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Prince George's Giant Shark Tooth Causes a Bit of an Outcry

Newser — Evann Gastaldo

Naturalist David Attenborough recently screened his new environmental documentary at Kensington Palace with the Duke and Duchess of Cambridge, and brought along quite a treasure for their eldest son: a giant prehistoric shark tooth.

But it turns out 7-year-old Prince George may have to give it up, the Guardian reports. Attenborough found the fossil on vacation in Malta more than half a century ago, but after photos of the tiny British royal enjoying his new gift were made public, Malta, which was a British colony until 1964, raised its eyebrows.



The archipelago's culture minister said he would investigate whether the tooth, which was found embedded in soft yellow limestone and is believed to be around 23 million years old, should be returned to Malta.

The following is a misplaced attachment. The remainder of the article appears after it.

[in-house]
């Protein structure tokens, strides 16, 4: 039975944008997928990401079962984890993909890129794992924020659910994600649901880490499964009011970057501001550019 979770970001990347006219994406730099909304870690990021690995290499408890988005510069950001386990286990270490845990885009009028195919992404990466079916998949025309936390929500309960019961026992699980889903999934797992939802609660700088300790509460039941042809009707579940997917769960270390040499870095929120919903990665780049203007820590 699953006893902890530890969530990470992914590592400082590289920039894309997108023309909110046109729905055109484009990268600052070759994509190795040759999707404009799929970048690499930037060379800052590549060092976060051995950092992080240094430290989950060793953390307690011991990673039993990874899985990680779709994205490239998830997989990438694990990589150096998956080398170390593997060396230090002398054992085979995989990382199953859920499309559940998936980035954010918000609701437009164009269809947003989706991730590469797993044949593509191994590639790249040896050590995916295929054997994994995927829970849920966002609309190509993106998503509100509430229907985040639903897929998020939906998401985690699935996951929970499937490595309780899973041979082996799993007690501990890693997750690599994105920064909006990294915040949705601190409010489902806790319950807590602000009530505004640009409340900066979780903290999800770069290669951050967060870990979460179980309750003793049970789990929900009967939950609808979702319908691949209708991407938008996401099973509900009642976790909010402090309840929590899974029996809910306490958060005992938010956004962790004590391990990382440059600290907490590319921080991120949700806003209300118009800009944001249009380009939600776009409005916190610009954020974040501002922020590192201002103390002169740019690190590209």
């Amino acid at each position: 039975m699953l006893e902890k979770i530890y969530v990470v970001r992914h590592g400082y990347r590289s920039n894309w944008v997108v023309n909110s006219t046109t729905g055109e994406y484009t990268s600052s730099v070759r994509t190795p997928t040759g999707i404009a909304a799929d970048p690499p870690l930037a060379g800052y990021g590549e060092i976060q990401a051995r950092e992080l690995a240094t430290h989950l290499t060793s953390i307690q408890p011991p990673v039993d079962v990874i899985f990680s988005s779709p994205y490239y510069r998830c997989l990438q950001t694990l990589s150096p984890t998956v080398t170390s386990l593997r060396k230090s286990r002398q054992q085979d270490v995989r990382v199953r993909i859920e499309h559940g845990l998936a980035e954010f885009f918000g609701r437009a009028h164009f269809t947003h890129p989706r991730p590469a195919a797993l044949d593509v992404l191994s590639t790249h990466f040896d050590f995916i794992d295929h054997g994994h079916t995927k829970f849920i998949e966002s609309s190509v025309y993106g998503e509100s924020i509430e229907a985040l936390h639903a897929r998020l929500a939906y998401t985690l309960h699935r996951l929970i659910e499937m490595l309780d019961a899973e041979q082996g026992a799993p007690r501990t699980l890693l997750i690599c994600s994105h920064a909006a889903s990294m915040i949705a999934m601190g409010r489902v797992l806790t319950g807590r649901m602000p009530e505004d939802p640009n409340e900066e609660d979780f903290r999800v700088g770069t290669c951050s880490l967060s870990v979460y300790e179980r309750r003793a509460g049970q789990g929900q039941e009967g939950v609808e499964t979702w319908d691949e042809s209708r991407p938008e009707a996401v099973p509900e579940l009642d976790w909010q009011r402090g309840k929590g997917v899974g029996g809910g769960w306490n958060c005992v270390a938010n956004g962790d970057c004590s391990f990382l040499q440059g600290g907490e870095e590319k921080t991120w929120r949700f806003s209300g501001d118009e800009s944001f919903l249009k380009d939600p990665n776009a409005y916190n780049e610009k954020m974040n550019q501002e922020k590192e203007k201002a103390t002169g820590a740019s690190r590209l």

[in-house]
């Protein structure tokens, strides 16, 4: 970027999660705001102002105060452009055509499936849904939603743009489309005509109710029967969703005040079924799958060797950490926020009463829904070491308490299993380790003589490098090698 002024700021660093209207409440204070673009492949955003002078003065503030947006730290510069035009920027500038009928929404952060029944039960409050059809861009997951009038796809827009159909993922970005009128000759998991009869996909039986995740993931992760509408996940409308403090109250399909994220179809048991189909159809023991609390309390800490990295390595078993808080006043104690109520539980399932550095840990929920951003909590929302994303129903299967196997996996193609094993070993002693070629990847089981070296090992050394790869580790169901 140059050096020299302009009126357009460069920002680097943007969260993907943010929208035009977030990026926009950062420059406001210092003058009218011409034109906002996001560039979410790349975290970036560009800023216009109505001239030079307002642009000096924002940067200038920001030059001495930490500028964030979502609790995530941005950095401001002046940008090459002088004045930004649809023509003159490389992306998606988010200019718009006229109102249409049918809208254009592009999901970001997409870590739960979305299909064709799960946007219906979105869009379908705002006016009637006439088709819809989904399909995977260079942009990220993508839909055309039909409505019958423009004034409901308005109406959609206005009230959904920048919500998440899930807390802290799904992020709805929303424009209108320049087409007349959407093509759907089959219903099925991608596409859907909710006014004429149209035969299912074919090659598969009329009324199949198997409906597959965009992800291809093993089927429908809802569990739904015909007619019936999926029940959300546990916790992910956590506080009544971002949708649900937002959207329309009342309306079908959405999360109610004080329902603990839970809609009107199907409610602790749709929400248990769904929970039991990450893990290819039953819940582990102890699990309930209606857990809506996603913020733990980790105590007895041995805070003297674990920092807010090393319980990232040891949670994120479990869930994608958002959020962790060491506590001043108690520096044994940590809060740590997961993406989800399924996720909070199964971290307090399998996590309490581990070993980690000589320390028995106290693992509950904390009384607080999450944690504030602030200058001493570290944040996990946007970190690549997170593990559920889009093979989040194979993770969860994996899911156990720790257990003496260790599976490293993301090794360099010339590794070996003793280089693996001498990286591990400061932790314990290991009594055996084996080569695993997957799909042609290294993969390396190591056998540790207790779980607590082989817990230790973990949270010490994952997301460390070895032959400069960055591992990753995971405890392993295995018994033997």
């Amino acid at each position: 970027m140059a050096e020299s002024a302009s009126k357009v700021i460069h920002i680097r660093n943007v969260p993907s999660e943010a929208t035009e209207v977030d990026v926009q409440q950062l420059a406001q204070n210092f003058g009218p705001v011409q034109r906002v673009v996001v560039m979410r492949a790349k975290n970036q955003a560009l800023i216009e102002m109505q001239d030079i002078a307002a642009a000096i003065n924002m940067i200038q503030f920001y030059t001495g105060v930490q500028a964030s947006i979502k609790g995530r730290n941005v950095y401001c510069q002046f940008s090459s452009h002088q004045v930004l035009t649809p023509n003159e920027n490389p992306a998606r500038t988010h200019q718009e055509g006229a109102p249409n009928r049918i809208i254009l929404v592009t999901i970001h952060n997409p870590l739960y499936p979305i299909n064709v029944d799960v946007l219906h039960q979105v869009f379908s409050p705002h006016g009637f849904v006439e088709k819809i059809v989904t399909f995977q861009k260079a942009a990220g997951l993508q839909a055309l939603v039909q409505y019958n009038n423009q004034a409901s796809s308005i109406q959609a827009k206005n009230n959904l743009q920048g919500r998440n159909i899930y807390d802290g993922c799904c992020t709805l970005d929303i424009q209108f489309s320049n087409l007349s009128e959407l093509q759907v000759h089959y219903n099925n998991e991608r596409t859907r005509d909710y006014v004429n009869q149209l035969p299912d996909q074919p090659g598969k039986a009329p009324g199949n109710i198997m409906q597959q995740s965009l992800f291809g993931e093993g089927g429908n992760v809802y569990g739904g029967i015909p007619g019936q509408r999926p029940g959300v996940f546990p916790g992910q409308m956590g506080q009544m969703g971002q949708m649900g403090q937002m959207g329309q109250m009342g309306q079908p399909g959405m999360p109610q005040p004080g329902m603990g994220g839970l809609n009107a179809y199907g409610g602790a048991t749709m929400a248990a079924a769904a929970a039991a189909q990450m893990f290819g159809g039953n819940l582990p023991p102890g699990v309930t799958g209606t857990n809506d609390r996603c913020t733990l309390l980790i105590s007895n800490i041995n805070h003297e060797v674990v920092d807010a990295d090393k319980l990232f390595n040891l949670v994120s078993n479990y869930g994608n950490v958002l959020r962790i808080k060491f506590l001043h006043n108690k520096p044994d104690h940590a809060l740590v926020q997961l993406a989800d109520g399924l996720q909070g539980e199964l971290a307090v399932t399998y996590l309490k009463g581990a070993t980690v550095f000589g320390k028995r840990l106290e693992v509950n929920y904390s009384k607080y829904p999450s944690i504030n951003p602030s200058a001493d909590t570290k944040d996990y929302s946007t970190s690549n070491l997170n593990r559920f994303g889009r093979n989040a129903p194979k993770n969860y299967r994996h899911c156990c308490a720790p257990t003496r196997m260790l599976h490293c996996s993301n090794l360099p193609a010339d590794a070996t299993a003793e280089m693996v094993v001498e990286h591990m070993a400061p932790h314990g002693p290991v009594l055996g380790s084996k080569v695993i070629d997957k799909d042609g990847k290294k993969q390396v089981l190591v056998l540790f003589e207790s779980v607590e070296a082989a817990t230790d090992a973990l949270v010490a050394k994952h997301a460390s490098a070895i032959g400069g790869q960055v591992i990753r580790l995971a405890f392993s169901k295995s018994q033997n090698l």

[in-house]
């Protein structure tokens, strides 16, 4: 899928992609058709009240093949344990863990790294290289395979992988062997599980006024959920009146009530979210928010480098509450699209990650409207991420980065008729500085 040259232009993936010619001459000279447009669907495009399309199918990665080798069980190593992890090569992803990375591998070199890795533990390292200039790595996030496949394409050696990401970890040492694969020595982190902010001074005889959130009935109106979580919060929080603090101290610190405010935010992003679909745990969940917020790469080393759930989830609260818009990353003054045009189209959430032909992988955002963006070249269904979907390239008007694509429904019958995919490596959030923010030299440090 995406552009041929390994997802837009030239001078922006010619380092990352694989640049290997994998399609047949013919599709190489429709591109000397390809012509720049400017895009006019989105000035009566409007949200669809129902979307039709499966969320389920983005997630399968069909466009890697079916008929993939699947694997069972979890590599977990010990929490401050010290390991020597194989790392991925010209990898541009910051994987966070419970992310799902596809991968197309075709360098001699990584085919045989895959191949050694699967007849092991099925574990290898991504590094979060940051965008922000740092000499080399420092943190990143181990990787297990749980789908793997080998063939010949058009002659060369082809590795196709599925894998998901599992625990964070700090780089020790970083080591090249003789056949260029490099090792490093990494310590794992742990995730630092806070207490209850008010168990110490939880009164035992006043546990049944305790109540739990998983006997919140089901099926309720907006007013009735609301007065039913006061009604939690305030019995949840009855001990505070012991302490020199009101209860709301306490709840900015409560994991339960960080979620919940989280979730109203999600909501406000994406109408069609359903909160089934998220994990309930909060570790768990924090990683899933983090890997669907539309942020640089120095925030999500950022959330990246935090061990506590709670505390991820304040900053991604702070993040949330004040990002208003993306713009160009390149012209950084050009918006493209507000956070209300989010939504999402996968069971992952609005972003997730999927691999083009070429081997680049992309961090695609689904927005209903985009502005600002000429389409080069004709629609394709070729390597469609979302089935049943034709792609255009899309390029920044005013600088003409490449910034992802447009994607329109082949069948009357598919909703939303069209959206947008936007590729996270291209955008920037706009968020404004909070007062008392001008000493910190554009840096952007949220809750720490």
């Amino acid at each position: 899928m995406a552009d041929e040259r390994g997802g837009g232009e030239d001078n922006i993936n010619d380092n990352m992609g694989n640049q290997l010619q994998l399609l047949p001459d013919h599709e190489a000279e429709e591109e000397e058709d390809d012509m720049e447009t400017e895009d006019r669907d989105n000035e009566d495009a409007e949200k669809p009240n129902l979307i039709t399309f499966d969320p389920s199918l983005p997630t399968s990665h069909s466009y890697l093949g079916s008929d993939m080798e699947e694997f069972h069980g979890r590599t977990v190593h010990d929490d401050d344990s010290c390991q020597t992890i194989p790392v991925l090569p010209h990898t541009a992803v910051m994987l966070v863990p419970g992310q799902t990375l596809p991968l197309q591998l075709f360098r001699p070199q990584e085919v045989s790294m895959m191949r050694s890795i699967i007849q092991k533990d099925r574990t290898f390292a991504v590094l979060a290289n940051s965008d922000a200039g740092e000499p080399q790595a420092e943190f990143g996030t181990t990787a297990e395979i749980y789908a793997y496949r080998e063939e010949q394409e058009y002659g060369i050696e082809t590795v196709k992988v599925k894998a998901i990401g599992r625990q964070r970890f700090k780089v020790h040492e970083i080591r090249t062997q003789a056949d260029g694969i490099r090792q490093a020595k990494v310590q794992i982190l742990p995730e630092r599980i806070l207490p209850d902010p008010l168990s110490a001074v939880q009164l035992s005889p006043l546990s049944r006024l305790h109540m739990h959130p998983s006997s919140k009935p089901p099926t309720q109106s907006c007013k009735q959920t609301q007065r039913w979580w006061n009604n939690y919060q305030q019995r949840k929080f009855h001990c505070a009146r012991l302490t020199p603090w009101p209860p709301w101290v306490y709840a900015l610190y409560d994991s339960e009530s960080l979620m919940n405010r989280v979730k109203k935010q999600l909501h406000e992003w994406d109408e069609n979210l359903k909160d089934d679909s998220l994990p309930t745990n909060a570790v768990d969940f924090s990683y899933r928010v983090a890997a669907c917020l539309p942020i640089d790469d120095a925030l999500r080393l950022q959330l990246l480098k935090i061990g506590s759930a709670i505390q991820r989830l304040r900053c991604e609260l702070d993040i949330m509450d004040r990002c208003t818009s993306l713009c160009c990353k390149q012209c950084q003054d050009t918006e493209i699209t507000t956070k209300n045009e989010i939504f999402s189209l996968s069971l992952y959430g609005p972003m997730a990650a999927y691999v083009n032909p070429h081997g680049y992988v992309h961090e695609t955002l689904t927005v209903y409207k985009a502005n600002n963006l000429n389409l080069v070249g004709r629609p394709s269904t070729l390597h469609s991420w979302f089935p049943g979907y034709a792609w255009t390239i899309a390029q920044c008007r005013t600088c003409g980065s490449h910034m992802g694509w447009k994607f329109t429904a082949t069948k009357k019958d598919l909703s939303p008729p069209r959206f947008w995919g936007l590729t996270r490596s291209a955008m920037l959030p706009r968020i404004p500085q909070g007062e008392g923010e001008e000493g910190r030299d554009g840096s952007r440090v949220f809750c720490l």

"There are some artifacts that are important to Maltese natural heritage and which ended up abroad and deserve to be retrieved," he told the Times of Malta.

"We rightly give a lot of attention to historical and artistic artifacts. However, it is not always the case with our natural history. I am determined to direct a change in this attitude." However, he later walked that back a bit, and it appears the matter may be dropped.

The fossilized tooth is thought to have belonged to a Carcharocles megalodon; the species grew up to 52 feet long. (Attenborough just smashed an Instagram record.)

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